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The Diaspora - An Interview With Andrea

I'm not going to say I'm out of original content just yet, but I've been busy...searching, let's say. In the meantime, my Romanian-Canadian/American friends are happy to contribute their time - and thoughts - to the blog, so who am I to kick a gift horse in the mouth?

Andrea and I went to University together, and when I asked her to participate in the interview she went on to provide an awesome set of answers to the ten questions below.

1. What year did you leave Romania and under what circumstances?

I left Romania in 2002, three months before turning 18, very much in love and with a teenage heart in the process of breaking. I was not consulted when my parents decided to emigrate, but even so, I had been keen on leaving my hometown (pop. 7000) since I was about 13, so at that point, any place on the map seemed better. But those things have to do with my emotional state…Looking back, I can’t help but laugh at the fights I had with my parents over what to pack. They thought pressure cookers (we brought 3; yes, I know…), duvets, pillows, silverware (my mother packed her never-used silver cutlery – part of her dowry 20 or so years earlier; it weighed at least 3 kg; we never used it once; we never will), 2 huge garbage bags full of pills (aspirin, antibiotics…you name it, they had it – thinking about it now, I’m actually surprised we didn’t bring “sirop de brad”), plates and cutlery – you  get the picture – were what we needed to start over. I managed to smuggle a bunch of books...frankly, that’s all I cared about at that age. My refusal to pack what they deemed “necessary” always brought about threats of having to “sleep on bricks”. To this day, I do not understand Romanians’ obsession with down pillows, but to each their own.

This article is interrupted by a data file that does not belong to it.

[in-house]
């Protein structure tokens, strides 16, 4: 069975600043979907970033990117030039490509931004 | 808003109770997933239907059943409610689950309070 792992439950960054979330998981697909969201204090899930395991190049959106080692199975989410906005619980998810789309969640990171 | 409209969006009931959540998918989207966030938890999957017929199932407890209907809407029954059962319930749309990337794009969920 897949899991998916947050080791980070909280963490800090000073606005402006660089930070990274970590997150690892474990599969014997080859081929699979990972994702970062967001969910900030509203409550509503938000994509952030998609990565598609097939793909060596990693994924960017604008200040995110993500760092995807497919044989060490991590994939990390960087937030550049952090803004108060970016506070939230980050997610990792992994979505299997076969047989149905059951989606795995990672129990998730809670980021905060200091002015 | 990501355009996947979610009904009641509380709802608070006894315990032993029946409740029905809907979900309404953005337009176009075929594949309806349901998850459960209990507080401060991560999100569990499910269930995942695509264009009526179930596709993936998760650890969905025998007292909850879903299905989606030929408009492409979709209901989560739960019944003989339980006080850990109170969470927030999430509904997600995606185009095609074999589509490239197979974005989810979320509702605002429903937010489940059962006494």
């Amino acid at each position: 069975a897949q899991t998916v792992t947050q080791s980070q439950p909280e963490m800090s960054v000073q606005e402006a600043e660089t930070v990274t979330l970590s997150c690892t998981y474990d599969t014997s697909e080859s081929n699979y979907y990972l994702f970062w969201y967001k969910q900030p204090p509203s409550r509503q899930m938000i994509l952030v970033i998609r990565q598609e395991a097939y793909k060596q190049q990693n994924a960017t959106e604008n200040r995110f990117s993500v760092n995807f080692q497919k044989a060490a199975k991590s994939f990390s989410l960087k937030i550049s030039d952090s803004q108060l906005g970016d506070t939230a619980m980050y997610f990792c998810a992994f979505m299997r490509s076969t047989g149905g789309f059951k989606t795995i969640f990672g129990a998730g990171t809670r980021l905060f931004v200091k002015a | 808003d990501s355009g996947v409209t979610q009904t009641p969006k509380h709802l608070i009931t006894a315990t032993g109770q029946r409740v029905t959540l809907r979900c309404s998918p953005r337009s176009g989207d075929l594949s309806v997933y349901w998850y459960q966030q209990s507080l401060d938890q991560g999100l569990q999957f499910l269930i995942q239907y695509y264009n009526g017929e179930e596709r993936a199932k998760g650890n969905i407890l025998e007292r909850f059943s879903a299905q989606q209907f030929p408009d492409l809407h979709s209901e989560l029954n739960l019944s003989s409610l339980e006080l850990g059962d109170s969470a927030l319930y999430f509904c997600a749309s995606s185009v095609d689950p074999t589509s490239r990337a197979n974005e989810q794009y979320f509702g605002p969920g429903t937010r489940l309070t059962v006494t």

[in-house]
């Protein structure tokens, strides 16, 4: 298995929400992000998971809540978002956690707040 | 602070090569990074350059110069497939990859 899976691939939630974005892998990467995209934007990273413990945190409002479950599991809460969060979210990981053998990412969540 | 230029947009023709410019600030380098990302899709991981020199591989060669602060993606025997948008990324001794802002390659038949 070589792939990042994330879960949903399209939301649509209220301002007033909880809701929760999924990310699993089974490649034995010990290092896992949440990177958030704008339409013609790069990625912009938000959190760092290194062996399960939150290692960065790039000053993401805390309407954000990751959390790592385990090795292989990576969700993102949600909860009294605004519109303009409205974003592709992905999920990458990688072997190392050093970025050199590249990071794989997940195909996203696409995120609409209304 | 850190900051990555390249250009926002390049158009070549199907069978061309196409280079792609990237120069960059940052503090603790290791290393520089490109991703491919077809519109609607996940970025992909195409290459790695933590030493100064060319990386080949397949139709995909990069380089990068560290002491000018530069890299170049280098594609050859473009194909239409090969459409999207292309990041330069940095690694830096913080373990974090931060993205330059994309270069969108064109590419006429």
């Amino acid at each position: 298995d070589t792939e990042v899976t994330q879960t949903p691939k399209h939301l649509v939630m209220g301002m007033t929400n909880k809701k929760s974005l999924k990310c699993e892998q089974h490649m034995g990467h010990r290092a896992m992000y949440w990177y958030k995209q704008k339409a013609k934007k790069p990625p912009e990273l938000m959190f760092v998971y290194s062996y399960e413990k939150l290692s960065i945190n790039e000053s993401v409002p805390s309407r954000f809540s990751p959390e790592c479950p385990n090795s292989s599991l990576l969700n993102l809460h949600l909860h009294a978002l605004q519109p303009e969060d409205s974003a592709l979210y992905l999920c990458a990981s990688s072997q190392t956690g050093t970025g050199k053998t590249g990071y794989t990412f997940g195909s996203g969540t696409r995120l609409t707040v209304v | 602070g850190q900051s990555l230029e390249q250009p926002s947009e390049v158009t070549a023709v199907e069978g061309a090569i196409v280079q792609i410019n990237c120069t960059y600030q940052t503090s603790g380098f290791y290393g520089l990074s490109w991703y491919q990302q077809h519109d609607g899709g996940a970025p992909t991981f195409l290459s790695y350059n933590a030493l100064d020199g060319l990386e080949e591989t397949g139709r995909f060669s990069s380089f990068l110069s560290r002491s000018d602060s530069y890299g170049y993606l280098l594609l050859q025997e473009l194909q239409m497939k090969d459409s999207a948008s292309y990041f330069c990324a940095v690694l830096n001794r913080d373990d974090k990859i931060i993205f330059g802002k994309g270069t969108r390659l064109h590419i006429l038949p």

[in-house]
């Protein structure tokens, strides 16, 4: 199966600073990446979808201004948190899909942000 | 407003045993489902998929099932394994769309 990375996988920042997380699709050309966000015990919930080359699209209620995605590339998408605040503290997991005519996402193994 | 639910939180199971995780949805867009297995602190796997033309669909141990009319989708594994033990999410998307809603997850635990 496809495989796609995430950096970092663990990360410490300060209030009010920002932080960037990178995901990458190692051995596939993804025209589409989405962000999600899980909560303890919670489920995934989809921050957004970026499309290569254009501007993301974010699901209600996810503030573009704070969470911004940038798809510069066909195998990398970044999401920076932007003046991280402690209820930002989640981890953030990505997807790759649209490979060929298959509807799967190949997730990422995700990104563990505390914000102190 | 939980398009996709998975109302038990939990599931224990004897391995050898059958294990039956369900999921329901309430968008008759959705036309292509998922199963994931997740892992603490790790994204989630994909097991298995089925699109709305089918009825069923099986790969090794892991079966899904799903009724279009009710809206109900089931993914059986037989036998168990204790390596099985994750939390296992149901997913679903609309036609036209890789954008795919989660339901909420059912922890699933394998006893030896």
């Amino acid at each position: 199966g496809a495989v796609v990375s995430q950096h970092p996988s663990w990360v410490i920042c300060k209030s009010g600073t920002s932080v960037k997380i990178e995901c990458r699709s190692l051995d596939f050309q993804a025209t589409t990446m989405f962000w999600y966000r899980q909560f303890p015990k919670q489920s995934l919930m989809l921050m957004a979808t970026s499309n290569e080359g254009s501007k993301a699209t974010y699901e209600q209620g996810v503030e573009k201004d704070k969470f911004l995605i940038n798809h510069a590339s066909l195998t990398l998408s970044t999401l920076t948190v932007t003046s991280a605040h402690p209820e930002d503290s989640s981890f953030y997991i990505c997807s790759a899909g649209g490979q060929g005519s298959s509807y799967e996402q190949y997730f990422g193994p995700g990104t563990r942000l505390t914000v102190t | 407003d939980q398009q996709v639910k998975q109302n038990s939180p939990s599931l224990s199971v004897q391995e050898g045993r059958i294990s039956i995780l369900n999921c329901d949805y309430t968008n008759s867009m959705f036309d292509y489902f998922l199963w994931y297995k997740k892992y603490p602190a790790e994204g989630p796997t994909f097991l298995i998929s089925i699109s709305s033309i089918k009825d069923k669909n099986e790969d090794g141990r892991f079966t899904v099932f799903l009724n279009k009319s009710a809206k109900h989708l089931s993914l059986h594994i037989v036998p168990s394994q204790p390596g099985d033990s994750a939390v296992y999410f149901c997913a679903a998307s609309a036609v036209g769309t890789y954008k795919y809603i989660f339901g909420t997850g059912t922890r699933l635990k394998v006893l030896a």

2. What was the most striking difference between Romania and your new country?

I stepped off the plane at Pearson airport in a hot and humid 45 degrees. That’s a big shock for a girl from what’s called “the mountains”. I got into an SUV (what is up with those cars anyway) with a woman I never met before (friend of my aunt’s who had been living in Toronto for 3 years) who did not speak Romanian and who started booking it on a road I later discovered was called a “highway” (I hadn’t seen many of those in RomaniaJ) at 120 km/hr. I knew the speed limit in town was 50, so that was the scariest ride of my life. I got to my aunt’s house and noticed a stack of Romanian books and CDs with weird white barcodes on them. She explained about “the library”. I found the concept more fascinating than the story of creation and that of evolution put together. What do you mean you can order books, CDs, DVDs online from any library (the Toronto Public Library has 98 branches) and have them delivered to the location closest to you? And what do you mean you can order books in Romanian??? And what the hell do you mean it’s all free?????? What I’m trying to say is that EVERYTHING about Toronto was strikingly different from Romania, so I fell in love, slow and steadily with this city I most often call home today.  

3. How long did it take you to adjust to the new language and culture?

I’m not sure I’ve adjusted, per se, to the new language and culture. I speak English fluently, but with a heavy accent I’m really not willing to correct. I also speak 4 other languages and understand another 3. Language is only a tool to get by (you can tell I’m not big on poetry, right?). Culturally, I’m neither Romanian, nor Canadian. I’m a strange mix and I’ve borrowed from more than those two cultures enough to make me a hybrid I can’t really define. But 11 years ago I couldn’t identify any of that, so to answer your question, it took me 4 months to “adjust”. 3 months of summer spent in Ontario provincial parks and one month of high school spent getting to know the people I call my friends even today. To talk about culture shock, I’d need another 10 pages.